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Just because a business does not make any money, does not mean that the stock will go down. For example, biotech and mining exploration companies often lose money for years before finding success with a new treatment or mineral discovery. But the harsh reality is that very many loss making companies burn through all their cash and go bankrupt.
So, the natural question for Adaptimmune Therapeutics (NASDAQ:ADAP) shareholders is whether they should be concerned by its rate of cash burn. In this article, we define cash burn as its annual (negative) free cash flow, which is the amount of money a company spends each year to fund its growth. First, we'll determine its cash runway by comparing its cash burn with its cash reserves.
Does Adaptimmune Therapeutics Have A Long Cash Runway?
A cash runway is defined as the length of time it would take a company to run out of money if it kept spending at its current rate of cash burn. In September 2019, Adaptimmune Therapeutics had US$103m in cash, and was debt-free. Looking at the last year, the company burnt through US$134m. So it had a cash runway of approximately 9 months from September 2019. Notably, analysts forecast that Adaptimmune Therapeutics will break even (at a free cash flow level) in about 3 years. That means unless the company reduces its cash burn quickly, it may well look to raise more cash. The image below shows how its cash balance has been changing over the last few years.
How Well Is Adaptimmune Therapeutics Growing?
Some investors might find it troubling that Adaptimmune Therapeutics is actually increasing its cash burn, which is up 34% in the last year. The fact that its operating revenue tanked 97% in the last year is even more worrying. In light of the above-mentioned, we're pretty wary of the trajectory the company seems to be on. Clearly, however, the crucial factor is whether the company will grow its business going forward. For that reason, it makes a lot of sense to take a look at our analyst forecasts for the company.
Can Adaptimmune Therapeutics Raise More Cash Easily?
Since Adaptimmune Therapeutics can't yet boast improving growth metrics, the market will likely be considering how it can raise more cash if need be. Generally speaking, a listed business can raise new cash through issuing shares or taking on debt. Many companies end up issuing new shares to fund future growth. By comparing a company's annual cash burn to its total market capitalisation, we can estimate roughly how many shares it would have to issue in order to run the company for another year (at the same burn rate).
Since it has a market capitalisation of US$145m, Adaptimmune Therapeutics's US$134m in cash burn equates to about 93% of its market value. That suggests the company may have some funding difficulties, and we'd be very wary of the stock.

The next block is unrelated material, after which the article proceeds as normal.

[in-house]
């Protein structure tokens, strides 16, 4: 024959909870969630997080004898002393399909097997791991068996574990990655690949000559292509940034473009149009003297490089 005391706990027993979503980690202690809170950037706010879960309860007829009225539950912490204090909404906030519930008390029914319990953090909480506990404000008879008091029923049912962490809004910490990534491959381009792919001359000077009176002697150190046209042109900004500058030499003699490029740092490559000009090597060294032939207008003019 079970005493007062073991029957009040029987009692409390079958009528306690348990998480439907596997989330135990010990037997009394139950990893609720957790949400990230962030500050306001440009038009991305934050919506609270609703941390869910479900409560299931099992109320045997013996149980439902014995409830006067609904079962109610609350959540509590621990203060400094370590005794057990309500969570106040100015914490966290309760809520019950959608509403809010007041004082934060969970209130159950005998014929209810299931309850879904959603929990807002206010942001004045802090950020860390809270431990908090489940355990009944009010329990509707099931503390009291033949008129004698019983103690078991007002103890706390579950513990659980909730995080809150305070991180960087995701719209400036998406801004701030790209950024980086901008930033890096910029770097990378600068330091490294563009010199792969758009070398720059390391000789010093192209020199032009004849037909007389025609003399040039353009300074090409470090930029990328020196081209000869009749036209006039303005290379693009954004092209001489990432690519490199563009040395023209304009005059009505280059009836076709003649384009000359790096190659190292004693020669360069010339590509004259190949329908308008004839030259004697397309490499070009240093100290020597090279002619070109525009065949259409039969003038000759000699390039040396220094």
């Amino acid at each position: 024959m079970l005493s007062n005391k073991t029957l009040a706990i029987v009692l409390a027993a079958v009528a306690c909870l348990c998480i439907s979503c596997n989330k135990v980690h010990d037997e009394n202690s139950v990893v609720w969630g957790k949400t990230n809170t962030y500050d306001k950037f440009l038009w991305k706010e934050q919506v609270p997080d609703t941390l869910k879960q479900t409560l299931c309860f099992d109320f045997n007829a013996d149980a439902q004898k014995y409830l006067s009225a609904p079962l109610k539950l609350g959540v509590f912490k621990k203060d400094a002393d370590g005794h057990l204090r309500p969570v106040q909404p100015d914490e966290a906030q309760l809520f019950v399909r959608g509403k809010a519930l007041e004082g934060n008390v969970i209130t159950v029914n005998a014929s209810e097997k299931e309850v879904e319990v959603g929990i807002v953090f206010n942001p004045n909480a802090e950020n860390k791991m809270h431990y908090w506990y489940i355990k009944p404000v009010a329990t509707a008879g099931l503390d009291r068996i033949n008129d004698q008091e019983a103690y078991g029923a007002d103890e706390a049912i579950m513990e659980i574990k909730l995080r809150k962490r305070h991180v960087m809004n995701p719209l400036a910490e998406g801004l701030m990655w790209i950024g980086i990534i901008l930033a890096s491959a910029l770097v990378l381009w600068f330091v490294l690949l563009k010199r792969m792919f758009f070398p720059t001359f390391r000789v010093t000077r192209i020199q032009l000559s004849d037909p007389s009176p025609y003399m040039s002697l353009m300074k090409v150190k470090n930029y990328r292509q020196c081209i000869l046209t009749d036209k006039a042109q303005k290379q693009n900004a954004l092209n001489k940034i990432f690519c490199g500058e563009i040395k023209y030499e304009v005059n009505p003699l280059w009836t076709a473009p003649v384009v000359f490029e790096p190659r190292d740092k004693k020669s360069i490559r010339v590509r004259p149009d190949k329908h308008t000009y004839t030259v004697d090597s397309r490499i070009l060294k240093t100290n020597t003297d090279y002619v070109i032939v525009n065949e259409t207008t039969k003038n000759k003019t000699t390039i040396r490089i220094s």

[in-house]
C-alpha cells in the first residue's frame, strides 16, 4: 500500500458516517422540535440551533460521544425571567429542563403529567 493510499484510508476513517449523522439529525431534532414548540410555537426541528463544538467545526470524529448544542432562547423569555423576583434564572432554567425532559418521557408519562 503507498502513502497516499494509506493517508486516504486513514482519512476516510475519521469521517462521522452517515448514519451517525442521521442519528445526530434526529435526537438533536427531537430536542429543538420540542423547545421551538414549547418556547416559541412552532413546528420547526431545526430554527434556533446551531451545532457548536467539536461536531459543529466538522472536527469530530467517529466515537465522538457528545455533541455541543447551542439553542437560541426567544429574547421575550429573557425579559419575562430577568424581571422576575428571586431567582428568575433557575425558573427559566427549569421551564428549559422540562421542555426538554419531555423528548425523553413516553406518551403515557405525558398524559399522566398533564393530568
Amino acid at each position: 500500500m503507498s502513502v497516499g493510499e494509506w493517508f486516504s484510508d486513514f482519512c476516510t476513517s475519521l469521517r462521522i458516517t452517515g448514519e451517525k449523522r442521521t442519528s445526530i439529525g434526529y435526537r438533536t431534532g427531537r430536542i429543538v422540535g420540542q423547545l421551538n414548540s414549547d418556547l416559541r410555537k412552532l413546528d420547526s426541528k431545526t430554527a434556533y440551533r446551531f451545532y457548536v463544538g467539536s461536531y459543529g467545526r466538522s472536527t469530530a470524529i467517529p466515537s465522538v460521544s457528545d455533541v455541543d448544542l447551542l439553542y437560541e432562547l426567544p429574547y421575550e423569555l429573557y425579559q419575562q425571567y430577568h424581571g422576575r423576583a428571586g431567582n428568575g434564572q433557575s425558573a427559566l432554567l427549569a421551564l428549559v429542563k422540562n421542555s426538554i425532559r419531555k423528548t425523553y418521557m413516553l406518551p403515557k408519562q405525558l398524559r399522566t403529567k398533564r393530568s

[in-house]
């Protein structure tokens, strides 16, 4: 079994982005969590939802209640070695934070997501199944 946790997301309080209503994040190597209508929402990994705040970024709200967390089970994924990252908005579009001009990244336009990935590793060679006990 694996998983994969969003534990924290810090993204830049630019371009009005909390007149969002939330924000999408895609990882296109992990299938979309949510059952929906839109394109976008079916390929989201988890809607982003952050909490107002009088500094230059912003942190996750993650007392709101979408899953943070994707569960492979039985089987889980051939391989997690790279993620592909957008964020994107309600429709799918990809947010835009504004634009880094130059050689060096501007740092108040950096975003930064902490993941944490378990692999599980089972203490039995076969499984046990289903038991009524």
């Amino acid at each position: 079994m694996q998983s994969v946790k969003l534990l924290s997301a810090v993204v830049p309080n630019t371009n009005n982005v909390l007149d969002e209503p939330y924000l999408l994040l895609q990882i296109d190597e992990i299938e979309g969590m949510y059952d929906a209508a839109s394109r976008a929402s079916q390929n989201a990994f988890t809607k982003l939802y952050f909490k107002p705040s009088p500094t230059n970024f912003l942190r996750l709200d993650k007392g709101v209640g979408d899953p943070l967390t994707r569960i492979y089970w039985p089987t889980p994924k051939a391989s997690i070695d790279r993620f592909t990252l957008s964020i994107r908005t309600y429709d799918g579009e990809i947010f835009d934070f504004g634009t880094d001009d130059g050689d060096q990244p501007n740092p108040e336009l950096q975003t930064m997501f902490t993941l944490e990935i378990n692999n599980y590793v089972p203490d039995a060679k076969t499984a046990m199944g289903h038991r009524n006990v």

So, Should We Worry About Adaptimmune Therapeutics's Cash Burn?
There are no prizes for guessing that we think Adaptimmune Therapeutics's cash burn is a bit of a worry. Take, for example, its cash burn relative to its market cap, which suggests the company may have difficulty funding itself, in the future. And although we accept its increasing cash burn wasn't as worrying as its cash burn relative to its market cap, it was still a real negative; as indeed were all the factors we considered in this article. Shareholders can take heart from the fact that analysts are forecasting it will reach breakeven. Looking at the metrics in this article all together, we consider its cash burn situation to be rather dangerous, and likely to cost shareholders one way or the other. While it's important to consider hard data like the metrics discussed above, many investors would also be interested to note that Adaptimmune Therapeutics insiders have been trading shares in the company. Click here to find out if they have been buying or selling.
Of course, you might find a fantastic investment by looking elsewhere. So take a peek at this free list of companies insiders are buying, and this list of stocks growth stocks (according to analyst forecasts)
If you spot an error that warrants correction, please contact the editor at email@example.com. This article by Simply Wall St is general in nature. It does not constitute a recommendation to buy or sell any stock, and does not take account of your objectives, or your financial situation. Simply Wall St has no position in the stocks mentioned.
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